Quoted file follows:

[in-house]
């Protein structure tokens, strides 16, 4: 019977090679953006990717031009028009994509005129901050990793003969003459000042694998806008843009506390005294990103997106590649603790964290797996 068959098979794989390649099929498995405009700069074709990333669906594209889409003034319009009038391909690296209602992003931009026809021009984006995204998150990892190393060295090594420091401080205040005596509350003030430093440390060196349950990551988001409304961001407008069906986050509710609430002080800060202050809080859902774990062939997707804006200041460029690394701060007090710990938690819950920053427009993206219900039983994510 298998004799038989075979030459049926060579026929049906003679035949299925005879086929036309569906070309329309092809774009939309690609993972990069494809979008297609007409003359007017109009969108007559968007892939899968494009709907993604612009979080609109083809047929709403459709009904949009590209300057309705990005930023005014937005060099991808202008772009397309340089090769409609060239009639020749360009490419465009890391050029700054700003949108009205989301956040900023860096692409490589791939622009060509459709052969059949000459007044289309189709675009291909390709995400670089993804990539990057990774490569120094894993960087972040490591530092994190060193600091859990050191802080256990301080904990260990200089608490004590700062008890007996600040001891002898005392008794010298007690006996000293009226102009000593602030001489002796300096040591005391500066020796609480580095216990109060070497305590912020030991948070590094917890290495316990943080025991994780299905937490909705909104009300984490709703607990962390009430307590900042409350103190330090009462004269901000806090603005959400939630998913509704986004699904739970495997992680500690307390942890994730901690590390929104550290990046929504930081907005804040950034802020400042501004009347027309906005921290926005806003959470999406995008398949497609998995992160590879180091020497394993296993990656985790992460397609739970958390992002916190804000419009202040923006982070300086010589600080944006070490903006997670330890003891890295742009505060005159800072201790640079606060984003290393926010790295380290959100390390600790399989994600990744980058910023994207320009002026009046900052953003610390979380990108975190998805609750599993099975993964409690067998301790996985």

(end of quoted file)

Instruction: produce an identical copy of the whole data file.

[in-house]
């Protein structure tokens, strides 16, 4: 019977090679953006990717031009028009994509005129901050990793003969003459000042694998806008843009506390005294990103997106590649603790964290797996 068959098979794989390649099929498995405009700069074709990333669906594209889409003034319009009038391909690296209602992003931009026809021009984006995204998150990892190393060295090594420091401080205040005596509350003030430093440390060196349950990551988001409304961001407008069906986050509710609430002080800060202050809080859902774990062939997707804006200041460029690394701060007090710990938690819950920053427009993206219900039983994510 298998004799038989075979030459049926060579026929049906003679035949299925005879086929036309569906070309329309092809774009939309690609993972990069494809979008297609007409003359007017109009969108007559968007892939899968494009709907993604612009979080609109083809047929709403459709009904949009590209300057309705990005930023005014937005060099991808202008772009397309340089090769409609060239009639020749360009490419465009890391050029700054700003949108009205989301956040900023860096692409490589791939622009060509459709052969059949000459007044289309189709675009291909390709995400670089993804990539990057990774490569120094894993960087972040490591530092994190060193600091859990050191802080256990301080904990260990200089608490004590700062008890007996600040001891002898005392008794010298007690006996000293009226102009000593602030001489002796300096040591005391500066020796609480580095216990109060070497305590912020030991948070590094917890290495316990943080025991994780299905937490909705909104009300984490709703607990962390009430307590900042409350103190330090009462004269901000806090603005959400939630998913509704986004699904739970495997992680500690307390942890994730901690590390929104550290990046929504930081907005804040950034802020400042501004009347027309906005921290926005806003959470999406995008398949497609998995992160590879180091020497394993296993990656985790992460397609739970958390992002916190804000419009202040923006982070300086010589600080944006070490903006997670330890003891890295742009505060005159800072201790640079606060984003290393926010790295380290959100390390600790399989994600990744980058910023994207320009002026009046900052953003610390979380990108975190998805609750599993099975993964409690067998301790996985």